Then, this happened.
You probably know what this means. You read one of your favorite blogs. And “she” LOVES something. Like Jaden loves her electric Imusa espresso maker. You are ready to head to Target tomorrow and check it out, too. Since it is only 29.99, you might pick one up, too.
Then, you read another blog and it deals with the problem you’ve been faced with yourself, and still don’t get a handle on. Cast iron pans! I’ve tried, but never went beyond an initial seasoning of a new pan, using it, the food sticking in it, and struggling to keep it clean, and putting it back into storage.
So, this article came really handy. What if there is something I still miss (and admire some great photos of 100-year-old –smooth- as-a-baby’s-bottom-seasoned-pride-of-my-kitchen/life cast iron pans)?
There were links to excellent articles that hit the spot:
- A comprehensive guide to caring for your cast iron. (Serious Eats.) Note to self, yes, you need plenty of oil to fill the gaps in fresh cast iron, because it heats and polymerized and builds a non-stick surface on top of the rough cast iron surface. Use plenty of oil!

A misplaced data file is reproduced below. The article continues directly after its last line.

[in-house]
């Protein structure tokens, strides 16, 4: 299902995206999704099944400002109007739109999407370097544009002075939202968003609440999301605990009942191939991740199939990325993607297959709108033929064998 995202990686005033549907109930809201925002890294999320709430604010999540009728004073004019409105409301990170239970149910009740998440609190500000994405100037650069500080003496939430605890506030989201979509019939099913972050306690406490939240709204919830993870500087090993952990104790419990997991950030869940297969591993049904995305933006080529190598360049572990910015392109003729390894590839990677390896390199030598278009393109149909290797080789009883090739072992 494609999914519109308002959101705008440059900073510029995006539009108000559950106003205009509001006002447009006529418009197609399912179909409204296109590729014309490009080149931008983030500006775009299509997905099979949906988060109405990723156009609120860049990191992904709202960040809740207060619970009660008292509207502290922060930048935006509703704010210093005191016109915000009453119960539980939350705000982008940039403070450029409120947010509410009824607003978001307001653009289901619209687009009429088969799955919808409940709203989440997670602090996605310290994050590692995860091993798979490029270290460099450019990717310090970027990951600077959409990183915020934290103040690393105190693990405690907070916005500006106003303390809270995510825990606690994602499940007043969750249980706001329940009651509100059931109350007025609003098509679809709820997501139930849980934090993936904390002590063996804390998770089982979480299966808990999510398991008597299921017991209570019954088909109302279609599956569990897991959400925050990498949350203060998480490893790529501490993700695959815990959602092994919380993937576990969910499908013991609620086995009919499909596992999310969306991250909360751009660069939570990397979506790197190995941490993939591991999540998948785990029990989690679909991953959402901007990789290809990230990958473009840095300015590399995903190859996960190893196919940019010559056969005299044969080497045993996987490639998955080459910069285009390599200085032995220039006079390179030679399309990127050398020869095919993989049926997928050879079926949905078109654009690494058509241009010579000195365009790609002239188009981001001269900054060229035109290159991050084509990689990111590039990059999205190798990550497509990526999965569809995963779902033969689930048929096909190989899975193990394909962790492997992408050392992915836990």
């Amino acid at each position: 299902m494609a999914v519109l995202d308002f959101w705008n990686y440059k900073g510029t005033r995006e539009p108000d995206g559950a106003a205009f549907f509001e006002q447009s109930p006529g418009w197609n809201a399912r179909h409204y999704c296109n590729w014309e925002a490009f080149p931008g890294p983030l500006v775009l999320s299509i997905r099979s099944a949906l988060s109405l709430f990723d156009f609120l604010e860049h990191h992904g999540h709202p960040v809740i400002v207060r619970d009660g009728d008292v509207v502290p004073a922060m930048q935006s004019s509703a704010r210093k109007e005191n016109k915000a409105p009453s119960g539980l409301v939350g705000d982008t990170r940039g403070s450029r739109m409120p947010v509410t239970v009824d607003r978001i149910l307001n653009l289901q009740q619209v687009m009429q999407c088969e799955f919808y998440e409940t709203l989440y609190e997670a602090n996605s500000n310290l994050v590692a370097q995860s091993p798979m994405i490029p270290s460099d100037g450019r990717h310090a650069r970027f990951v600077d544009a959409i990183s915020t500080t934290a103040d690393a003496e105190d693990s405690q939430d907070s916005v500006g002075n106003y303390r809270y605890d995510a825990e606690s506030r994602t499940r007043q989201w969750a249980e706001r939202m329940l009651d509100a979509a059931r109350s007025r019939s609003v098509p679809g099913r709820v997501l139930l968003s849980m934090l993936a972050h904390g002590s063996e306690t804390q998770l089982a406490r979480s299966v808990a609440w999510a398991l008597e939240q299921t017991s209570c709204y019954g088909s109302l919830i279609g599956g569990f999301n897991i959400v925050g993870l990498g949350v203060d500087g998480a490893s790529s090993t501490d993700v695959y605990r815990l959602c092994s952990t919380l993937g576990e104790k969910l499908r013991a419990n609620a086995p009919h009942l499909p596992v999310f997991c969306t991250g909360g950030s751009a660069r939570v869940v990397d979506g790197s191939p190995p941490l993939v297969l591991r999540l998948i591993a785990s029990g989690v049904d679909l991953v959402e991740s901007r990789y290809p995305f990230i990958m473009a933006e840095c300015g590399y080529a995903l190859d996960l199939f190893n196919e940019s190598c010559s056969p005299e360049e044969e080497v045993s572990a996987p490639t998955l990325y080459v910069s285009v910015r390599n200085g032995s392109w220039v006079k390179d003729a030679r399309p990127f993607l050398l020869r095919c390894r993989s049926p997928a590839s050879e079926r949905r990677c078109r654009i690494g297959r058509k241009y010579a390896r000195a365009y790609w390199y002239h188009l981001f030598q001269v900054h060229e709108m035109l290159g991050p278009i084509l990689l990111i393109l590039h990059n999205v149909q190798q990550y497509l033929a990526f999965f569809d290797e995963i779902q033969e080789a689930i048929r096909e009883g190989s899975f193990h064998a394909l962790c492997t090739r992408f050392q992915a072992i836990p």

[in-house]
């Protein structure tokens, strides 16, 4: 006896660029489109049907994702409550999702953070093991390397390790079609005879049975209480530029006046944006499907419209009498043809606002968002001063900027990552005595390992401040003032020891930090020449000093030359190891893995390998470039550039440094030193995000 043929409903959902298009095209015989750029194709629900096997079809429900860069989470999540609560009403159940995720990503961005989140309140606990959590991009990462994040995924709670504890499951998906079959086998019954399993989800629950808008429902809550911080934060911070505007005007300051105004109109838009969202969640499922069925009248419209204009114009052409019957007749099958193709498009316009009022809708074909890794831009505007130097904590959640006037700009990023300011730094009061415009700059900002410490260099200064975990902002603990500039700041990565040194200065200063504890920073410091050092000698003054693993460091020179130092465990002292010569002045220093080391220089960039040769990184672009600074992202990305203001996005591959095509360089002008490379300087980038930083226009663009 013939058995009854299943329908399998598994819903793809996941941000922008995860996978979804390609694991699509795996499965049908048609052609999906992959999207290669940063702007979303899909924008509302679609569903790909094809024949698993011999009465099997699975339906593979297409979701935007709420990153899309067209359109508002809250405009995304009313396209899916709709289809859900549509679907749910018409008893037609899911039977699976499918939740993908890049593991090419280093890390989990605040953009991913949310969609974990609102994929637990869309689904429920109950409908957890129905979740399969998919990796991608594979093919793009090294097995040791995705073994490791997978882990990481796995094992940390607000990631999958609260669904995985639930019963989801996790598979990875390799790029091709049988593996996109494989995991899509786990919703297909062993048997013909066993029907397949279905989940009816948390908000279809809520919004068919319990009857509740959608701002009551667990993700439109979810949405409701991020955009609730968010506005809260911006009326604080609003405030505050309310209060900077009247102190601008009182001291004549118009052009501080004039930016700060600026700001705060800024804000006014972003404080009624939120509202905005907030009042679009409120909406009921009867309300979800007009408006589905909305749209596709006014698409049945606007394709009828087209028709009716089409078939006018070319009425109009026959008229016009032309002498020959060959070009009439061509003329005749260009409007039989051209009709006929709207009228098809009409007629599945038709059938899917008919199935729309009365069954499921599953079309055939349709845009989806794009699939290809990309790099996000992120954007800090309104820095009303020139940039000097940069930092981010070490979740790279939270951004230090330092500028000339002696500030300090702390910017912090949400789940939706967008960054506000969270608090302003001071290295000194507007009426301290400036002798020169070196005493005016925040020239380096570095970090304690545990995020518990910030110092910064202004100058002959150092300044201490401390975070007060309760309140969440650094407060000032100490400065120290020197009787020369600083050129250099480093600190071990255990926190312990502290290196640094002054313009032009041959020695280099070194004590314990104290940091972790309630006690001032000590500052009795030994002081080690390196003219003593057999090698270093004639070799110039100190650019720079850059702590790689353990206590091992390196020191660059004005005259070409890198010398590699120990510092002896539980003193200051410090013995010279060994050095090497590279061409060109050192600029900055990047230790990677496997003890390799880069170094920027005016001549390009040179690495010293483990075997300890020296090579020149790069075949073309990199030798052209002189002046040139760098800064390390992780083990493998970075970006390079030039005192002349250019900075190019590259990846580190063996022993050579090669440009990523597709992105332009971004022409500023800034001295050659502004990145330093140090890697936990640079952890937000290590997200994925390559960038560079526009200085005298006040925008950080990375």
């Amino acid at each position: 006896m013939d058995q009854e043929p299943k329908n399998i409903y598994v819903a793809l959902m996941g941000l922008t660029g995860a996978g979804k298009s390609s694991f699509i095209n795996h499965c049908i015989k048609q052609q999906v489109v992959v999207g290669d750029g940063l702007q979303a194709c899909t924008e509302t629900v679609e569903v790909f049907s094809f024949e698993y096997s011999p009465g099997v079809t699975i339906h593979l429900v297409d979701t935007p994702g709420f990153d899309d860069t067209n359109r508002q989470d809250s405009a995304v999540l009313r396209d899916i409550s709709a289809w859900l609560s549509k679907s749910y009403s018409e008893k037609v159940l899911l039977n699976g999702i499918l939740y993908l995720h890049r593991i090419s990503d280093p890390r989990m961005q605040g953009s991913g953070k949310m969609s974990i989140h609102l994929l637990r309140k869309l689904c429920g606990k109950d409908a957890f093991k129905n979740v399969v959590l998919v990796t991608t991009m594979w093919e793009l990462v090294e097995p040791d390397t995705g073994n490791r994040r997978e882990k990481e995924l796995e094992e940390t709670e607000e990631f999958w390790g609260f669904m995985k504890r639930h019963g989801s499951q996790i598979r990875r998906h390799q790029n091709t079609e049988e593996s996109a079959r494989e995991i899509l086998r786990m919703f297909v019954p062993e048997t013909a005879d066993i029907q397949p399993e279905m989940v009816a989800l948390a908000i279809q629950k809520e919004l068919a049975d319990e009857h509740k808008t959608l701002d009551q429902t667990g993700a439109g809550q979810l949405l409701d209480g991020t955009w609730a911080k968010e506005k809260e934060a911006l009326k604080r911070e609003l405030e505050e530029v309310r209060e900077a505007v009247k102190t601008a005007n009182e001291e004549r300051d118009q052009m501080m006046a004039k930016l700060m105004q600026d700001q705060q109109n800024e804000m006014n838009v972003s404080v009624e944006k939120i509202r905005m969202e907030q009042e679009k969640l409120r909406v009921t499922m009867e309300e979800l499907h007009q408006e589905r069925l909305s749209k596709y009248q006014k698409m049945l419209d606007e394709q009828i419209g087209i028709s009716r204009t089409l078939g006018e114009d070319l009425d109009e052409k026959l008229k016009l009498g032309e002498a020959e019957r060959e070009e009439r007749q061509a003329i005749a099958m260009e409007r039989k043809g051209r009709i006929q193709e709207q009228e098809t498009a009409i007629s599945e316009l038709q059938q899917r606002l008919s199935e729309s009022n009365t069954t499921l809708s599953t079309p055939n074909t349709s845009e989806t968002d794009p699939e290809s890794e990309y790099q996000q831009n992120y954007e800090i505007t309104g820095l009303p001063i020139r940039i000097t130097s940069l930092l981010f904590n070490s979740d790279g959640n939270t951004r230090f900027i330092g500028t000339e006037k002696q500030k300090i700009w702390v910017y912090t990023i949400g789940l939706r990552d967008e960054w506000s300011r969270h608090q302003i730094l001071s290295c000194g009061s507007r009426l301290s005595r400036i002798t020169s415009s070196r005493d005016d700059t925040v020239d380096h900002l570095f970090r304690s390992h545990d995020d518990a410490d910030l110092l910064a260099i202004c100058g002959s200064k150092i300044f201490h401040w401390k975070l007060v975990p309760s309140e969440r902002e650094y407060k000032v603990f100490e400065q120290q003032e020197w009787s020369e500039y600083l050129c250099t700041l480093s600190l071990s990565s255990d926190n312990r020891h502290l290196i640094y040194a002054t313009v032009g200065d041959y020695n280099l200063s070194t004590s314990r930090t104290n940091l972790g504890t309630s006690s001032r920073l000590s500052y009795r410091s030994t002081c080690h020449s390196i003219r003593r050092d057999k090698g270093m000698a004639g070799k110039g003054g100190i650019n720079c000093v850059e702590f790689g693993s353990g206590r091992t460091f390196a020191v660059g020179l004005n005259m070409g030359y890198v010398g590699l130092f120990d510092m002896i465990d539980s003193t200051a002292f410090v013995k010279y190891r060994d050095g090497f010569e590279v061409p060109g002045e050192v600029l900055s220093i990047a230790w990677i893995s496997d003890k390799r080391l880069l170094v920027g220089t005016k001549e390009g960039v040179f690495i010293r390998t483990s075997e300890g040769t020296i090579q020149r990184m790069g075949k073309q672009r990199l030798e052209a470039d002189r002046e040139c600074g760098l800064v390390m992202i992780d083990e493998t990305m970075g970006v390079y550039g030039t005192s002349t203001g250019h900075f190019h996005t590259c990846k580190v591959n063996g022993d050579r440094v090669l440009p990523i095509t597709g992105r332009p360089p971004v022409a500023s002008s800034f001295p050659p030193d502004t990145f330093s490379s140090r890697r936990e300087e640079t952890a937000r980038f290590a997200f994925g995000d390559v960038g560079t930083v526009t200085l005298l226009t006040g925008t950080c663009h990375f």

- Make sure to avoid these 3 deadly cast iron sins. (Huffington Post.) No scrubbing, no soap, no chemicals. At most use coarse salt, water and a soft sponge.
- Watch this video for a primer on all things cast iron. (America's Test Kitchen.) Have not watched it yet, feel already like an expert.
After reading it, I became re-convinced that my best bet might still be the expensive life-time seasoned le creuset skillet.
And this brings in the next icon from the first picture above.
“Amazon thanks you.”
Yes, I bought a new le creuset skillet then and there. Not in red, but in a caribbean ocean blue to match my 2 other le creusets that are permanently parked on my stovetop. Exactly like this, besides that the skillet is round. And 9 inch.
To my excuse, it was on sale and cheaper than anywhere else. And only one left. So, I had to act fast.
Also, I plan to take a closer look to the cast iron skillets of which are more than plenty in the ‘antique’ stores along Rt. 1 in the summer. I might be able to rescue them, and get 50-100 years ahead.
And this, my friends, is how social marketing works. Fortunately, I no longer fall prey to the social advertising of running socks, rebook shoes, and under armour tops. Lululemon is a different story.